# 25.2: Fermi-Dirac Statistics and the Fermi-Dirac Distribution Function

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Let us consider the total probability sum for a system of particles that follows Fermi-Dirac statistics. As before, we let $${\epsilon }_1$$, $${\epsilon }_2$$,, $${\epsilon }_i$$,. be the energies of the successive energy levels. We let $$g_1$$, $$g_2$$,, $$g_i$$,. be the degeneracies of these levels. We let $$N_1$$, $$N_2$$,, $$N_i$$,. be the number of particles in all of the degenerate quantum states of a given energy level. The probability of finding a particle in a quantum state depends on the number of particles in the system; we have $$\rho \left(N_i,{\epsilon }_i\right)$$ rather than $$\rho \left({\epsilon }_i\right)$$. Consequently, we cannot generate the total probability sum by expanding an equation like

$1={\left(P_1+P_2+\dots +P_i+\dots \right)}^N. \nonumber$

However, we continue to assume:

1. A finite subset of the population sets available to the system accounts for nearly all of the probability when the system is held in a constant-temperature environment.
2. Essentially the same finite subset of population sets accounts for nearly all of the probability when the system is isolated.
3. All of the microstates that have a given energy have the same probability. We let this probability be $${\rho }^{FD}_{MS,N,E}$$.

As before, the total probability sum will be of the form $1=\sum_{\{N_i\}}{W^{FD}\left(N_i,{\epsilon }_i\right)}{\rho }^{FD}_{MS,N,E} \nonumber$

Each such term reflects the fact that there are $$W^{FD}\left(N_i,{\epsilon }_i\right)$$ ways to put $$N_1$$ particles in the $$g_1$$ quantum states of energy level $${\epsilon }_1$$, and $$N_2$$ particles in the $$g_2$$ quantum states of energy level $${\epsilon }_2$$, and, in general, $$N_i$$ particles in the $$g_i$$ quantum states of energy level $${\epsilon }_i$$. Unlike Boltzmann statistics, however, the probabilities are different for successive particles, so the coefficient $$W^{FD}$$ is different from the polynomial coefficient, or thermodynamic probability, $$W$$. Instead, we must discover the number of ways to put $$N_i$$ indistinguishable particles into the $$g_i$$-fold degenerate quantum states of energy $${\epsilon }_i$$ when a given quantum state can contain at most one particle.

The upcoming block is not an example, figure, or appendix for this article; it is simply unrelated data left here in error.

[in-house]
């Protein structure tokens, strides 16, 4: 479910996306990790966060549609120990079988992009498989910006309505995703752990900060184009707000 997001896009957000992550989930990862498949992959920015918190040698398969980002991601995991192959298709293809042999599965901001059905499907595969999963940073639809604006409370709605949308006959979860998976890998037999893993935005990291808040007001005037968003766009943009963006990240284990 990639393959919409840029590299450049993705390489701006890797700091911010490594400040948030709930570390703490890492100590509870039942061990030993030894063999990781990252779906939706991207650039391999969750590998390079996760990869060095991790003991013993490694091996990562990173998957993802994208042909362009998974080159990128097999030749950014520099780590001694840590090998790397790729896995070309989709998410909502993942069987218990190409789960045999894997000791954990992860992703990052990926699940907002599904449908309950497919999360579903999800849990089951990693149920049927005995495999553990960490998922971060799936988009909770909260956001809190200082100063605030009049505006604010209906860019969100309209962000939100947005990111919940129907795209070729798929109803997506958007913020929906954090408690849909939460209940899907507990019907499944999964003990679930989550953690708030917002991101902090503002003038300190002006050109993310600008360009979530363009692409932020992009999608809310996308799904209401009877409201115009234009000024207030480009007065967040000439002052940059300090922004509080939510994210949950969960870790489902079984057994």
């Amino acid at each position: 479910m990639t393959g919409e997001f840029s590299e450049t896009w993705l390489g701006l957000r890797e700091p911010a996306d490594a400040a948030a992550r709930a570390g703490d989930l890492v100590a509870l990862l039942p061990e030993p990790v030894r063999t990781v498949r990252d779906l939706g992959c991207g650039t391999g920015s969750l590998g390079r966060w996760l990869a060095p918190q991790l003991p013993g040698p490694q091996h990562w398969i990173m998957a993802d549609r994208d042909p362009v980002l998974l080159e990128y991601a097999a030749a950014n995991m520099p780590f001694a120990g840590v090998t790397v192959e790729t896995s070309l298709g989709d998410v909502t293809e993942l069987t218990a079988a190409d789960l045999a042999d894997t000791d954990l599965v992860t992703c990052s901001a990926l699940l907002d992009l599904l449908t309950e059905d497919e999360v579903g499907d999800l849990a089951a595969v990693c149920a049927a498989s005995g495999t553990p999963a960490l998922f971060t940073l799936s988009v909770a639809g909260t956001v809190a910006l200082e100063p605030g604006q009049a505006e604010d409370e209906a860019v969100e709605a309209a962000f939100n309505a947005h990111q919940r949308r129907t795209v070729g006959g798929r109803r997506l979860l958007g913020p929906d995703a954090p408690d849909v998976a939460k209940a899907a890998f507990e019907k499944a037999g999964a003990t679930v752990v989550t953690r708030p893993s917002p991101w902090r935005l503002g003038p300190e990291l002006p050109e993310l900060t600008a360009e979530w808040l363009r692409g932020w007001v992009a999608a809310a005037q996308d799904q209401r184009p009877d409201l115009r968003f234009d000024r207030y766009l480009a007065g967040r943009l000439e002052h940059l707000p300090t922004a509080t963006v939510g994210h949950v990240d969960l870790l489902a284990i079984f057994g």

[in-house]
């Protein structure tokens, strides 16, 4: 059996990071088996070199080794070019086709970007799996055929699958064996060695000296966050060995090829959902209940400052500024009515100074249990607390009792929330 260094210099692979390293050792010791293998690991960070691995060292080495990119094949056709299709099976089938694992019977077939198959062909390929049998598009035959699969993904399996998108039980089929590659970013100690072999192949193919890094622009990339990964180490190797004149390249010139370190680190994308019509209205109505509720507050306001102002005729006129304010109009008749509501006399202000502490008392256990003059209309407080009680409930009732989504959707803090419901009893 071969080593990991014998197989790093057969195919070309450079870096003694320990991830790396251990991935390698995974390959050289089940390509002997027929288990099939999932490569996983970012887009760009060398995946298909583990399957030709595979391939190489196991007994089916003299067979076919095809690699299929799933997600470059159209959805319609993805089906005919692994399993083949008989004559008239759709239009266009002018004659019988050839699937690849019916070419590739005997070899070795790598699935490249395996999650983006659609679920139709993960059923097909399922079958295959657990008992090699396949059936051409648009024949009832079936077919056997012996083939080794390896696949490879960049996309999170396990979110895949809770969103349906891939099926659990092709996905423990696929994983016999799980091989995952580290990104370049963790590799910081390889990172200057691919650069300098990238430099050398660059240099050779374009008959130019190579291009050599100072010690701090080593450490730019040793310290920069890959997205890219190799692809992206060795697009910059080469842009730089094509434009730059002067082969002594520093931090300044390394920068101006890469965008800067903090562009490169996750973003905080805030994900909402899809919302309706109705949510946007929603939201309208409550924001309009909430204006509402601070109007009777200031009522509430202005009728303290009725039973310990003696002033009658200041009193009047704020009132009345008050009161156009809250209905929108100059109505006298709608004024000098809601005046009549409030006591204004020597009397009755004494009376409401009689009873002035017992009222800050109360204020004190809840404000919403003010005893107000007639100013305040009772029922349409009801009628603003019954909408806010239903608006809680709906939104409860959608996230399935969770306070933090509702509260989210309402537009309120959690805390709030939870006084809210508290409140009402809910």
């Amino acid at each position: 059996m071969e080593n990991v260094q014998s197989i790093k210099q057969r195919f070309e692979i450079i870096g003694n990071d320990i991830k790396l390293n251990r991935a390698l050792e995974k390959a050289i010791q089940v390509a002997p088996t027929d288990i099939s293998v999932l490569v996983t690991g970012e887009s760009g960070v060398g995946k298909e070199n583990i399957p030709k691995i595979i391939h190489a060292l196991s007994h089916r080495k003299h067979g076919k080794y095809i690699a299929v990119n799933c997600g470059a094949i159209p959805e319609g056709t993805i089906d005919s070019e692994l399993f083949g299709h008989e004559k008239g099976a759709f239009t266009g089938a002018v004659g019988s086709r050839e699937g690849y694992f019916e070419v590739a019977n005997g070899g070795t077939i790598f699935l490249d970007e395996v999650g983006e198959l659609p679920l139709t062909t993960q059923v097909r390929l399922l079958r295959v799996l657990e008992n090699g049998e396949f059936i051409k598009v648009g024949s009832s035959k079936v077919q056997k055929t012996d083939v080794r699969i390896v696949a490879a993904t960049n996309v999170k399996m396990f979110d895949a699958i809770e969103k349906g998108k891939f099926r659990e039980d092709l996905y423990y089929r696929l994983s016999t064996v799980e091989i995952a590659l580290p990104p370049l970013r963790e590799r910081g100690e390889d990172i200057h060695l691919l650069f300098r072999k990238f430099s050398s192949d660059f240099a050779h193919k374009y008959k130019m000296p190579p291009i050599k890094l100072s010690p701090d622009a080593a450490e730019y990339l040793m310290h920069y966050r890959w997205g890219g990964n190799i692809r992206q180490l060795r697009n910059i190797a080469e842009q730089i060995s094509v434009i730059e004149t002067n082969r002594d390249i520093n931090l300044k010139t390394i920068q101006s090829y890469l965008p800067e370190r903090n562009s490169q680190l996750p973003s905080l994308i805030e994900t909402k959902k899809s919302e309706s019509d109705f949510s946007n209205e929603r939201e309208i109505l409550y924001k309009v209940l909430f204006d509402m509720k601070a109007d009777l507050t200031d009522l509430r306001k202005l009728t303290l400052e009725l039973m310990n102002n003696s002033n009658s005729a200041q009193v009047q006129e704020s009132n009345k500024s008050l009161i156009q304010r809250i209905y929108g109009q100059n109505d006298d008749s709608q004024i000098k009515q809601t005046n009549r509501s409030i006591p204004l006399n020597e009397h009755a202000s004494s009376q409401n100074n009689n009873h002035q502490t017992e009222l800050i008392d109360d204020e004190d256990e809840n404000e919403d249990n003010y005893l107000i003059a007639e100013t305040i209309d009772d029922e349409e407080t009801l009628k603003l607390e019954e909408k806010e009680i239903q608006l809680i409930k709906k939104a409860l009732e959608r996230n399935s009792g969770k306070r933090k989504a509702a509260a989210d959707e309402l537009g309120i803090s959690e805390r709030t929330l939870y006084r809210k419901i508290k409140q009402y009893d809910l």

These conditions can be satisfied only if $$g_i\ge N_i$$. If we put $$N_i$$ of the particles into quantum states of energy $${\epsilon }_i$$, there are

1. $$g_i$$ ways to place the first particle, but only
2. $$g_i-1$$ ways to place the second, and
3. $$g_i-2$$ ways to place the third, and
4. $$g_i-\left(N_i-1\right)$$ ways to place the last one of the $$N_i$$ particles.

This means that there are

$\left(g_i\right)\left(g_i-1\right)\left(g_i-2\right)\dots \left(g_i-\left(N_i+1\right)\right)= \nonumber$

$=\frac{\left(g_i\right)\left(g_i-1\right)\left(g_i-2\right)\dots \left(g_i-\left(N_i+1\right)\right)\left(g_i-N_i\right)\dots \left(1\right)}{\left(g_i-N_i\right)!}=\frac{g_i!}{\left(g_i-N_i\right)!} \nonumber$

ways to place the $$N_i$$ particles. Because the particles cannot be distinguished from one another, we must exclude assignments which differ only by the way that the $$N_i$$ particles are permuted. To do so, we must divide by $$N_i!$$. The number of ways to put $$N_i$$ indistinguishable particles into $$g_i$$ quantum states with no more than one particle in a quantum state is $\frac{g_i!}{\left(g_i-N_i\right)!N_i!} \nonumber$

The number of ways to put indistinguishable Fermi-Dirac particles of the population set $$\{N_1\mathrm{,\ }N_2\mathrm{,\dots ,\ }N_i\mathrm{,\dots }\}$$ into the available energy states is

$W^{FD}\left(N_i,g_i\right)=\left[\frac{g_1!}{\left(g_1-N_1\right)!N_1!}\right]\times \left[\frac{g_2!}{\left(g_2-N_2\right)!N_2!}\right]\times \dots \times \left[\frac{g_i!}{\left(g_i-N_i\right)!N_i!}\right]\times \dots =\prod^{\infty }_{i=1}{\left[\frac{g_i!}{\left(g_i-N_i\right)!N_i!}\right]} \nonumber$

so that the total probability sum for a Fermi-Dirac system becomes